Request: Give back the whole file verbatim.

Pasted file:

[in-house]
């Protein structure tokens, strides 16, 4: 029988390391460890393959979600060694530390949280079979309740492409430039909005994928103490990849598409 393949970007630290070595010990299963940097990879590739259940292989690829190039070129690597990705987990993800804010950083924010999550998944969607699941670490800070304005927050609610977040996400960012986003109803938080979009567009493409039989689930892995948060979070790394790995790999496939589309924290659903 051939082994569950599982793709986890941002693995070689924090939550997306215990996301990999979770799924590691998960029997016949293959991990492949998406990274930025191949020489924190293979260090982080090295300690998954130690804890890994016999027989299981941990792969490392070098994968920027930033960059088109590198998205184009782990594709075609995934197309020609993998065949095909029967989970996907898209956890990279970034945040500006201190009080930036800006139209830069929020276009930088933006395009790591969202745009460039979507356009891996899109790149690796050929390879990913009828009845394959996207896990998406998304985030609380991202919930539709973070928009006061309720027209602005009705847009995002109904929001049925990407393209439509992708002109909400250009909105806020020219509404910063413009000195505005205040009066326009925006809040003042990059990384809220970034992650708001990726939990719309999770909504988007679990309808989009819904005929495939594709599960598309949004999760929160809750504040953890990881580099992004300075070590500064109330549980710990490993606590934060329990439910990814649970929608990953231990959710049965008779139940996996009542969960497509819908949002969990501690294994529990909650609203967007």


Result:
[in-house]
């Protein structure tokens, strides 16, 4: 029988390391460890393959979600060694530390949280079979309740492409430039909005994928103490990849598409 393949970007630290070595010990299963940097990879590739259940292989690829190039070129690597990705987990993800804010950083924010999550998944969607699941670490800070304005927050609610977040996400960012986003109803938080979009567009493409039989689930892995948060979070790394790995790999496939589309924290659903 051939082994569950599982793709986890941002693995070689924090939550997306215990996301990999979770799924590691998960029997016949293959991990492949998406990274930025191949020489924190293979260090982080090295300690998954130690804890890994016999027989299981941990792969490392070098994968920027930033960059088109590198998205184009782990594709075609995934197309020609993998065949095909029967989970996907898209956890990279970034945040500006201190009080930036800006139209830069929020276009930088933006395009790591969202745009460039979507356009891996899109790149690796050929390879990913009828009845394959996207896990998406998304985030609380991202919930539709973070928009006061309720027209602005009705847009995002109904929001049925990407393209439509992708002109909400250009909105806020020219509404910063413009000195505005205040009066326009925006809040003042990059990384809220970034992650708001990726939990719309999770909504988007679990309808989009819904005929495939594709599960598309949004999760929160809750504040953890990881580099992004300075070590500064109330549980710990490993606590934060329990439910990814649970929608990953231990959710049965008779139940996996009542969960497509819908949002969990501690294994529990909650609203967007």